Virginia: Pleas in Bar – a Lawyer’s Preemption

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On December 16, 2009, Defendant in the brain injury case of Gagnon v. Burns, No. CL08-572 in Gloucester, Virginia, lost the issue of sovereign immunity on its Plea in Bar. The trial judge ruled his findings of “ministerial act” and “simple negligence” were preemptive, not subject to relitgation before a jury; so Defendant has set reconsideration for hearing on January 14, 2010.

In Stanardsville Vol. Fire Co. v. Berry, 229 Va. 578, 587(1985), the Virginia Supreme Court emphasized than an evidentiary hearing on Plea could not be aborted mid-stream and that its finding is “binding and conclusive” on the issue submitted. “In the case of an issue on a plea in equity, not only does either party have the right to a jury trial, but the jury may not be discharged before verdict and its verdict, when returned, is as binding and conclusive upon the factual issue submitted to it as is a jury verdict in an action at law.’ Although Stanardsville focuses on a jury sitting as trier of fact on a Plea, where as in the Gagnon brain injury case the parties elect to have the judge sit as the trier of fact, the judge’s verdict and findings likewise are equally mandated, binding and conclusive.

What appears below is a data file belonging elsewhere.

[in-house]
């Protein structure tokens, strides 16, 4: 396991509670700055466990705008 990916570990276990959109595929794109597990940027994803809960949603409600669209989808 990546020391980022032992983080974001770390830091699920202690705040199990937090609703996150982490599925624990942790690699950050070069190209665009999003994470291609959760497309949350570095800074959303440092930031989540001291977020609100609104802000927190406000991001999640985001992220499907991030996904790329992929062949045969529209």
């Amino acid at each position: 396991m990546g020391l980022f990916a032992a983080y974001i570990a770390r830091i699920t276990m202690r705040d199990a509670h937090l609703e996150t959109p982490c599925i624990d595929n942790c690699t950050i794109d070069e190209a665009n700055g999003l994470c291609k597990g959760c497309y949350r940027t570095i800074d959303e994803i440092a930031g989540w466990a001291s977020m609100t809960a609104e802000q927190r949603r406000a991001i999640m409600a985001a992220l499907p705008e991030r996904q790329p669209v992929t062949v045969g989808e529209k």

Cooper Indus., Inc. v. Melendez, 260 Va. 578, 594 (2000) reaffirmed that a “plea in bar is a defensive pleading that reduces the litigation to a single issue,” the findings on which are preemptive for the litigation. In Cooper, defendants interposed a Plea in Bar on statute of repose, the trial court tried the same ore tenus and found plaintiff was not time-barred, id. at 581; which finding was not subject to relitigation before the jury subsequently. Id. at 594-595. “When the trial court hears the evidence ore tenus, its findings are entitled to the weight accorded a jury verdict . . . .” Id. at 595.

“Pleas in bar are also designated peremptory pleas ….”M.J. Pleading §45 at 364 (emphasis added). “A plea in bar is one to the substantial merits of the case….” Id. at 363.

“A plea of sovereign immunity presents distinct issues of fact that, if proved, create a bar to a parties’ alleged right of recovery.” Gambrell v. City of Norfolk, 267 Va. 353, 357 (2004). Under the fourth prong of Virginia’s test for sovereign immunity, the trier is required to make findings whether the Defendant’s act in question was one of “gross negligence” or “simple negligence” and was “ministerial” or involved “judgment and discretion,” which findings were the focus of the Gagnon brain injury case.